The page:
President Joe Biden called it a “groundbreaking new chapter” at the White House in March. Without mentioning China by name, he couched the strengthening partnership as one of “free and open” democracies against authoritarianism — a central theme of his administration.
At at a trilateral meeting the G7 summit, Biden invited Yoon and Kishida for another meeting Washington, a senior U.S. official said. In a statement issued after the talks, the White House said the leaders had “discussed how to take their trilateral cooperation to new heights,” including with new coordination in the face of North Korea‘s “illicit nuclear and missile threats.”
Japan announced late last year that its military spending will double to 2% of its gross domestic product — a historic departure from its supposedly “pacifist” constitution. It ruffled feathers in Beijing with its decision to deploy Patriot missile batteries on islands close to Taiwan. And it is even considering opening a NATO liaison office, Koji Tomita, Japan’s ambassador to the U.S., said last week, a small but symbolically significant gesture of Western solidarity.
In South Korea, the feeling that North Korea’s arsenal is becoming ever more of a threat means that more than 70% now favor developing nuclear weapons of their own, a poll last year by the Chicago Council on Global Affairs found.
That prompted Washington to announce a new defense pact with the government in Seoul, which included the U.S. sending nuclear-capable submarines to the country — so long as it reaffirmed its promise not to try to get its hands on nuclear weapons of its own.
South Korea is heavily reliant on China for trade, so it has historically been careful with how it treats its giant neighbor. But relations between the two have dipped as of late, particularly after South Korea’s president, Yoon, suggested China was attempting “to change the status quo by force” in Taiwan. This sparked a tit-for-tat summoning of ambassadors, with China’s Foreign Ministry calling the comments “erroneous” and “totally unacceptable.”
Simon Chelton, a former British defense attache in Tokyo, said it would be wrong to chalk up the developments solely to concerns over China, North Korean missile tests or prompting by the U.S. — but rather a more complex mix of all three that has been brewing for years if not decades.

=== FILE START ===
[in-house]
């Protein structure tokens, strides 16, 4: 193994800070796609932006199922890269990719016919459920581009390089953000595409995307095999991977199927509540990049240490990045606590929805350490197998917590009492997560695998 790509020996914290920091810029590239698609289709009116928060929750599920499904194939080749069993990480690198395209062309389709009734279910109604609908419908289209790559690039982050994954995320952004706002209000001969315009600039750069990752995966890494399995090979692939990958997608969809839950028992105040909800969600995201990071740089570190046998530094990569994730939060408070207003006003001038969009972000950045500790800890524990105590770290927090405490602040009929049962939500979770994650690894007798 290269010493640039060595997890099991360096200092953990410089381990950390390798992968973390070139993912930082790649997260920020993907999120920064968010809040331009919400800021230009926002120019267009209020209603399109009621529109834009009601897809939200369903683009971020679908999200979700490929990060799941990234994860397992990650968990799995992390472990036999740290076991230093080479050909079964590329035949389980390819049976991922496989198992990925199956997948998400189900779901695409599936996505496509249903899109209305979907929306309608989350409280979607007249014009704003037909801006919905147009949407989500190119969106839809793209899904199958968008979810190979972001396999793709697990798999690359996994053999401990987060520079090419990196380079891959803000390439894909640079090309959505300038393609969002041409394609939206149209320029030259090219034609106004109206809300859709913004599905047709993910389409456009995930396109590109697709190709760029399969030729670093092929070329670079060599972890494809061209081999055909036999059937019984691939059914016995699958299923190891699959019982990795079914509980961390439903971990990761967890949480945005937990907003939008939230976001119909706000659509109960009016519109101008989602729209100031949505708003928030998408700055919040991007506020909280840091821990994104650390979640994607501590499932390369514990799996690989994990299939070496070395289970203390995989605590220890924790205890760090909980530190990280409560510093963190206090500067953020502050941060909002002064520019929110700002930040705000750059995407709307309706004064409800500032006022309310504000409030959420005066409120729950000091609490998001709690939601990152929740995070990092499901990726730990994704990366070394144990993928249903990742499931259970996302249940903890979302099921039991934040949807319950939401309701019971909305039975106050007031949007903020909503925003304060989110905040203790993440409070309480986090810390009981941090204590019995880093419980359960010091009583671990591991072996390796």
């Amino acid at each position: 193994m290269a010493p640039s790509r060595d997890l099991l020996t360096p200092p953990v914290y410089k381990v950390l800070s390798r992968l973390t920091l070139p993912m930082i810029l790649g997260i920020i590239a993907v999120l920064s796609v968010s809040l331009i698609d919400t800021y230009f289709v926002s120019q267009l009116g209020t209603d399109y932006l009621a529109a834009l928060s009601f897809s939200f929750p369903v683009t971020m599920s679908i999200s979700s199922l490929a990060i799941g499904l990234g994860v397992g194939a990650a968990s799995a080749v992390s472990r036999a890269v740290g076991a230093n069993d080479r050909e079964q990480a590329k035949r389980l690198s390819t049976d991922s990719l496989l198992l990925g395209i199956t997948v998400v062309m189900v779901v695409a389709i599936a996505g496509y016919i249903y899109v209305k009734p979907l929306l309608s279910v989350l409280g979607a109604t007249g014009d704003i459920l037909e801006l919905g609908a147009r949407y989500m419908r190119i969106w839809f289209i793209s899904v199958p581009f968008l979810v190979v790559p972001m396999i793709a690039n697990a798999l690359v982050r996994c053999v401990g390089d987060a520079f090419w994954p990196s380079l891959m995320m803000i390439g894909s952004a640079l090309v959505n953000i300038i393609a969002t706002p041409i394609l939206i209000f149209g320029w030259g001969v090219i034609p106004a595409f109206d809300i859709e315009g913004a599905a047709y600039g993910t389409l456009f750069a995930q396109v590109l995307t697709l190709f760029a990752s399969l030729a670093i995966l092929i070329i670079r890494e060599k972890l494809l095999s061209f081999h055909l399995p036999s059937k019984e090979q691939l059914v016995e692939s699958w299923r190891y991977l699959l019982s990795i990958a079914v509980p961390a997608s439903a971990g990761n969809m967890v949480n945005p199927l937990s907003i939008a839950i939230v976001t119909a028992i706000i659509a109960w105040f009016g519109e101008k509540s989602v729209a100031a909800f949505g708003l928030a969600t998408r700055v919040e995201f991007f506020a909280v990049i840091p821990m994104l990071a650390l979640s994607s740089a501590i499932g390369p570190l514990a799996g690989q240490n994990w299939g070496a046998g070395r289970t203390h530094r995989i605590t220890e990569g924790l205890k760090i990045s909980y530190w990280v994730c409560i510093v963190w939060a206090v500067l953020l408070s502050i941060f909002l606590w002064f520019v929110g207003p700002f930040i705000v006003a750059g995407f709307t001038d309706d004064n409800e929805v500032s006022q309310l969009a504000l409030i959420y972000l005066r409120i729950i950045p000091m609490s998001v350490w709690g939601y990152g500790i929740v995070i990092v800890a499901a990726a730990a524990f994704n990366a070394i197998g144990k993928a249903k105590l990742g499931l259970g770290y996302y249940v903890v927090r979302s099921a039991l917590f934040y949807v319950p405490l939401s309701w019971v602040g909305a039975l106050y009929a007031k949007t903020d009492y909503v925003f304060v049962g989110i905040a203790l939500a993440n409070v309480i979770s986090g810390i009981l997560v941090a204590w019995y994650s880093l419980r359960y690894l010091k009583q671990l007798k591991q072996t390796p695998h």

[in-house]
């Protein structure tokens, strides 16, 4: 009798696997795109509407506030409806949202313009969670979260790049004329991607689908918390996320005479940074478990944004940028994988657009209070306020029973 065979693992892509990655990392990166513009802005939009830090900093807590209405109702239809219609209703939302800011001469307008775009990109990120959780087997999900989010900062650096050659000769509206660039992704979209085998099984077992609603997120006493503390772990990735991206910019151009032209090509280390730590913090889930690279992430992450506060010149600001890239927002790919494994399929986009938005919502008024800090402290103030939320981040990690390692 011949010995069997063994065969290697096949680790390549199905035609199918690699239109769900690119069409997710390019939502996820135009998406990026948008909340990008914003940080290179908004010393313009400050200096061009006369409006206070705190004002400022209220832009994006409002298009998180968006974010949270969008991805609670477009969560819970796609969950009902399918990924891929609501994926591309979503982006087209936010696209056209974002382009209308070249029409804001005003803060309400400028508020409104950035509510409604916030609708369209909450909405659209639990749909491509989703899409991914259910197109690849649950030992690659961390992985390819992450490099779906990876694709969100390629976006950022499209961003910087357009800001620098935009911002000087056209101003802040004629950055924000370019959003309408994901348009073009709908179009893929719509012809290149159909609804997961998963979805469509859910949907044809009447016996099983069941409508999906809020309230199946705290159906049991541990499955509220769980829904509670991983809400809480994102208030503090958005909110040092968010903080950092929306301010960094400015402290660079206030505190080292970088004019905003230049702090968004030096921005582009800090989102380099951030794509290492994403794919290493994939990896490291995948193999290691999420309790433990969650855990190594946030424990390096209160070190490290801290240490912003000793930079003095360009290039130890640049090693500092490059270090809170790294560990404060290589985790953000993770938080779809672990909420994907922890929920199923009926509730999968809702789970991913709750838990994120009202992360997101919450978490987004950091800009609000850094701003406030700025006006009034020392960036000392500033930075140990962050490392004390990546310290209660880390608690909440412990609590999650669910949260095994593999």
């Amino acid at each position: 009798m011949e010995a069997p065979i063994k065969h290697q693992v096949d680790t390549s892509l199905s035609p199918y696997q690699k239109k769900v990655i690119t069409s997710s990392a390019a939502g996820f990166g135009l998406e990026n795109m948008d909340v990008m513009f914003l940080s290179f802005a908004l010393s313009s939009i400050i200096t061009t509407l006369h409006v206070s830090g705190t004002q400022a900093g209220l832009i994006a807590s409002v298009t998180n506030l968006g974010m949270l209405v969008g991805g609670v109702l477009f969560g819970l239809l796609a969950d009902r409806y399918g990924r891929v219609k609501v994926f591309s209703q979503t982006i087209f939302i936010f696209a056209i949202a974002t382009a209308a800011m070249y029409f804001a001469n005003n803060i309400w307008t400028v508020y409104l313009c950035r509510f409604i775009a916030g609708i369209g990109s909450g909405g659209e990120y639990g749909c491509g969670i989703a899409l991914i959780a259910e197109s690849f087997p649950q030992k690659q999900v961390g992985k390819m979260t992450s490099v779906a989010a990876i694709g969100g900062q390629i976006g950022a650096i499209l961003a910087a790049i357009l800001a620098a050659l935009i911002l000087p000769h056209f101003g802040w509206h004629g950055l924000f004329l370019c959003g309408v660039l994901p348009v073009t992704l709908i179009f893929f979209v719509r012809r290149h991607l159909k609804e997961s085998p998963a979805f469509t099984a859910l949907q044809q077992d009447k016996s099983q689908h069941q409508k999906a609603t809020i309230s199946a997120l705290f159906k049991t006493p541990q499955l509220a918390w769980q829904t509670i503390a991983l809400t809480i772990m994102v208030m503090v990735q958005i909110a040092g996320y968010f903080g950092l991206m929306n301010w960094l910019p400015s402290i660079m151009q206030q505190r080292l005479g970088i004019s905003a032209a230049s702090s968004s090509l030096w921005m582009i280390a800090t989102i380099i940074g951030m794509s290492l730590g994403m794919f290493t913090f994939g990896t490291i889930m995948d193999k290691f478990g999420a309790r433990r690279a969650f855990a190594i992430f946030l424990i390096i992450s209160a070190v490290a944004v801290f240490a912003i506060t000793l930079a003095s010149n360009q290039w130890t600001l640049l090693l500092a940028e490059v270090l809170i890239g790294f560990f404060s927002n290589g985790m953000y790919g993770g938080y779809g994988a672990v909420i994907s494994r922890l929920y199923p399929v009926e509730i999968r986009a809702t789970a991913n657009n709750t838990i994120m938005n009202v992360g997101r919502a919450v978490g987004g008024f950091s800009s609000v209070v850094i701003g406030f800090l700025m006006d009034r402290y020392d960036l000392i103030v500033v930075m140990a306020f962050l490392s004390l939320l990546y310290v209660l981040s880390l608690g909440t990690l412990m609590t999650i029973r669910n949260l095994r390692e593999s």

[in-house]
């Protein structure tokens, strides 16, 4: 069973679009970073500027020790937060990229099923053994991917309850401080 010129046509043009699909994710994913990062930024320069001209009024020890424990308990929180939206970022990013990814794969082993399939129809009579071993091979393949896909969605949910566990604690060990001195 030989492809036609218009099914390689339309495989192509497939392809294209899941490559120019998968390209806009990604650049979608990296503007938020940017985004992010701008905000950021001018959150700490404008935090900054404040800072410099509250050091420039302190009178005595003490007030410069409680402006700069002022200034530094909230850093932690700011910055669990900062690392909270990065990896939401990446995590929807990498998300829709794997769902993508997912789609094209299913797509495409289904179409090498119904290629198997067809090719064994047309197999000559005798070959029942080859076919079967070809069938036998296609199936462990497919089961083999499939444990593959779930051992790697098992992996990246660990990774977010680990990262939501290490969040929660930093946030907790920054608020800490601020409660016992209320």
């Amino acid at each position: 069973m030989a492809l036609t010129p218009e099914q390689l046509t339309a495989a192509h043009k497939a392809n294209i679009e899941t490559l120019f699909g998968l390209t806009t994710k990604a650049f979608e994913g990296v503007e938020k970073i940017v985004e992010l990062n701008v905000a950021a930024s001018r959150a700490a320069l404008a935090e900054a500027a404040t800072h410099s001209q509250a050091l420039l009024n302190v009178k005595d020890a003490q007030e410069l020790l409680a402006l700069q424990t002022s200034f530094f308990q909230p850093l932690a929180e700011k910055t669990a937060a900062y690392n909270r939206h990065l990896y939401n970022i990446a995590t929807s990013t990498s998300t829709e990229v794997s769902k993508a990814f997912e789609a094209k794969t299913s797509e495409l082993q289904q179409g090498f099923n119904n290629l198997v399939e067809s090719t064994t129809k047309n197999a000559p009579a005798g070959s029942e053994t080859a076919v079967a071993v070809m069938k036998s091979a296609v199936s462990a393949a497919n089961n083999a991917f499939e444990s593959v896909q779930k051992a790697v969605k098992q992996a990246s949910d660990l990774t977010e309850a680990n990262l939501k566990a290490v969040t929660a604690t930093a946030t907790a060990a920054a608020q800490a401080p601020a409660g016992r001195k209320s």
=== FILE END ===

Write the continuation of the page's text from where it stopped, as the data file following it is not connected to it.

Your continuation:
“The reason that Japan is now increasing spending is not a knee-jerk reaction to what Biden is saying, it’s not a sudden whim,” said Chelton, who is now an associate fellow at the Royal United Services Institute, a think tank in London. “It is a gradual buildup that goes back many years. Everything in Japan is always gradual.”
China sees these moves merely as an excuse for Japan and South Korea to toe America’s line on containing Beijing. Foreign Ministry spokesman Wang Wenbin told a briefing last week that the trio were using North Korea “as a pretext to strengthen military cooperation.” He blamed the U.S. allies for increasing the risk of “bloc confrontation in the region” and undermining “the already fragile mutual trust” between them and Beijing.
The state-run news agency Xinhua wrote the same day that “the US has been trying to put together an anti-China coterie for a long time,” describing the alliance as “a plot.”
Many experts agree that the strengthening trio is in part motivated by China — and with good reason.
“China’s military modernization over the past two decades, involving annual double-digit increases in military spending, combined with greater assertiveness about China’s disputed territorial claims, generates unease about Beijing’s hegemonic ambitions,” Kingston, at Temple University, said.
Source: NBC News